geometric representation theory
representation, 2-representation, ∞-representation
Grothendieck group, lambda-ring, symmetric function, formal group
principal bundle, torsor, vector bundle, Atiyah Lie algebroid
Eilenberg-Moore category, algebra over an operad, actegory, crossed module
Be?linson-Bernstein localization?
Let $E$ be a finite-dimensional Euclidean vector space, i.e. a real vector space equipped with a positive-definite inner product $\langle | \rangle$. For convenience, given any vectors $v, w \in E$ with $w \neq 0$, we define the notation $v \dashv w \coloneqq 2 \frac{\langle v | w \rangle}{\langle w | w \rangle}$. Notice that this is precisely twice the coefficient of $w$ when we take the orthogonal projection of $v$ onto the line generated by $w$. We denote by $\sigma_w$ the reflection in the hyperplane $P_w \coloneqq \{ w \}^{\perp}$, which is given by the formula
A root system in $E$ is a finite set of nonzero vectors $\Delta \subset E \setminus \{0 \}$ satisfying the following axioms:
$\Delta$ spans $E$.
If $\alpha \in \Delta$, then the reflection $\sigma_\alpha$ permutes $\Delta$.
(Integrality) If $\alpha, \beta \in \Delta$ then $\alpha \dashv \beta \in \mathbb{Z}$.
If in addition for every $\alpha \in \Delta$ we have $\operatorname{span}(\alpha) \cap \Delta = \{- \alpha, \alpha \},$ then we say that the root system is reduced. Equivalently, a root system is reduced if each $\alpha \in \Delta$ determines a unique reflection. Many authors require that root systems are reduced, but we will specify here when root systems are reduced or not.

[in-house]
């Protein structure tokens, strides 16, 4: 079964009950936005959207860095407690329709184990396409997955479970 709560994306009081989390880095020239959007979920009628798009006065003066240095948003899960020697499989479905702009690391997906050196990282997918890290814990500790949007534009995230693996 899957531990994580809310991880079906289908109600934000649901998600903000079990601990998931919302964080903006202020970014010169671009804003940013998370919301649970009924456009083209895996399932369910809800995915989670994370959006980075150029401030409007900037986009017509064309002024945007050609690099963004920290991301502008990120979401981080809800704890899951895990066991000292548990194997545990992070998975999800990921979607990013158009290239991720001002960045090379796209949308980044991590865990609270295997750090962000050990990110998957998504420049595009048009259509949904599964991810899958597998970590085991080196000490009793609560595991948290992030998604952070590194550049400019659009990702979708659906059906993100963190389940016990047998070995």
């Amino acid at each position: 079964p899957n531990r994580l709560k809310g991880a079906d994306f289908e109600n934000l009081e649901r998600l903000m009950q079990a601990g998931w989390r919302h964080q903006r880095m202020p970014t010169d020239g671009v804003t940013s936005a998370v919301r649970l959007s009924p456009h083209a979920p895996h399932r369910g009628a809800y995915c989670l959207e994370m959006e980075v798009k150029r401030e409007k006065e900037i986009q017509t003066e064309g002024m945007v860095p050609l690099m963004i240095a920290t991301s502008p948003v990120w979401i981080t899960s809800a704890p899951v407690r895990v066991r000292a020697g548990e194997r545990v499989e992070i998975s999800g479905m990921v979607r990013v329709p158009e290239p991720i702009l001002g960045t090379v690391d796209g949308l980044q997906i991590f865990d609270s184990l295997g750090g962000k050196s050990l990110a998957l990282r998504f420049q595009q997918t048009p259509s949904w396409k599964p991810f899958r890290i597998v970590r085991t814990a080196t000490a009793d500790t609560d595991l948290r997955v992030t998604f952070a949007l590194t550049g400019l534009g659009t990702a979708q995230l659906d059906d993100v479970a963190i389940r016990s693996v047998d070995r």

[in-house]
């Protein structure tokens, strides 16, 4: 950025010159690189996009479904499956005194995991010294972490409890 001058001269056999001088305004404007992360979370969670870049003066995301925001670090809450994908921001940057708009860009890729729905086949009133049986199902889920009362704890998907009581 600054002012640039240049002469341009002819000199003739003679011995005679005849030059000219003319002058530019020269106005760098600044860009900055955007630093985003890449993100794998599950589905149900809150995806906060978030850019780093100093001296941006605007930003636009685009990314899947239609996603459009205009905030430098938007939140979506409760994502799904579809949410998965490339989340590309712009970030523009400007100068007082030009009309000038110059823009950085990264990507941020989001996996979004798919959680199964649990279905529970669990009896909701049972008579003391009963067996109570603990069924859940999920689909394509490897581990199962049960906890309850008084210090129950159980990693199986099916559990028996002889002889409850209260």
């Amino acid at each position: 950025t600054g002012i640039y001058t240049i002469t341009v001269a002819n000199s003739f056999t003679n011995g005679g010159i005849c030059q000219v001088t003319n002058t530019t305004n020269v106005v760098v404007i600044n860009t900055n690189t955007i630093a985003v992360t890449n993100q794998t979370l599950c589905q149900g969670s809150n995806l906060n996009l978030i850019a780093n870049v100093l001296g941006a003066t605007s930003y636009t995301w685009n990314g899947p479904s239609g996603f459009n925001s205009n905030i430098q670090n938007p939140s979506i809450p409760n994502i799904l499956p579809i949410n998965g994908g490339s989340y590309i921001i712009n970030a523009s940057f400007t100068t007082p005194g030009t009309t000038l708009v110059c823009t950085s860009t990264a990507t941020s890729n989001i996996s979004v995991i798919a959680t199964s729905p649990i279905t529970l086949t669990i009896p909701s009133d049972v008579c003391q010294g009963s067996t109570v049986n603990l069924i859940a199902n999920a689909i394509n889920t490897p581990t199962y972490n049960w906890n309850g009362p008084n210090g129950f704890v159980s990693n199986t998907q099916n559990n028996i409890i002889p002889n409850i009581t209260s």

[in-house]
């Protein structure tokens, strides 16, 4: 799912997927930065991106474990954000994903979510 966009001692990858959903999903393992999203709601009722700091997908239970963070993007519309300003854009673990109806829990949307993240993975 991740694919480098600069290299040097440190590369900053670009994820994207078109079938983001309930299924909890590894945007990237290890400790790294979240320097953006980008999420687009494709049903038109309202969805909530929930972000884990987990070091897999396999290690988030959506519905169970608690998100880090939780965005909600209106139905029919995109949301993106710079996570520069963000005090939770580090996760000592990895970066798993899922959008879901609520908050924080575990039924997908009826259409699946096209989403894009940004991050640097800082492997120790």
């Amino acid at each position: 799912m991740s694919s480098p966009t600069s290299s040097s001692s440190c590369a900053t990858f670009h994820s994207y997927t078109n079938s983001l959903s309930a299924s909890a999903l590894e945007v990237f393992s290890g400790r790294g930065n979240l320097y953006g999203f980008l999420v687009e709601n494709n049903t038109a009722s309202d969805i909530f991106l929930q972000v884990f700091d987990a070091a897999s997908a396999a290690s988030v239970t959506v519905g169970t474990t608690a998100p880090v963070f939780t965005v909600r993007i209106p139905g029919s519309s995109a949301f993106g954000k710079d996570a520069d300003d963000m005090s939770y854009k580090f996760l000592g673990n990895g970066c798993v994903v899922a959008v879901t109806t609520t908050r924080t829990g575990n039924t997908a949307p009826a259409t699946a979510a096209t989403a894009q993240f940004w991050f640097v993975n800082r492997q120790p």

The Weyl group of a root system $\Delta$ in $E$ is the finite subgroup $W(\Delta)$ of the orthogonal group $\operatorname{O}(E)$ generate by the reflections $\sigma_\alpha$, $\alpha \in \Delta$. Thus, the Weyl group can also be seen as a subgroup of the permutation group of $\Delta$.
Given root systems $\Delta$ in $E$ and $\Delta'$ in $E'$, we define a morphism of root systems from $\Delta$ to $\Delta'$ to be a linear map $f: E \to E'$ such that $f(\Delta) \subseteq \Delta'$ and $f(\alpha) \dashv f(\beta) = \alpha \dashv \beta$ for all $\alpha, \beta \in \Delta$.
Howard Georgi, §6 in: Lie Algebras In Particle Physics, Westview Press (1999), CRC Press (2019) [doi:10.1201/9780429499210]
with an eye towards application to (the standard model of) particle physics
Peter Woit, Topics in representation theory: Roots and weights (pdf)
The Unapologetic Mathematician, The category of root systems (blog)
Last revised on September 7, 2023 at 12:31:11. See the history of this page for a list of all contributions to it.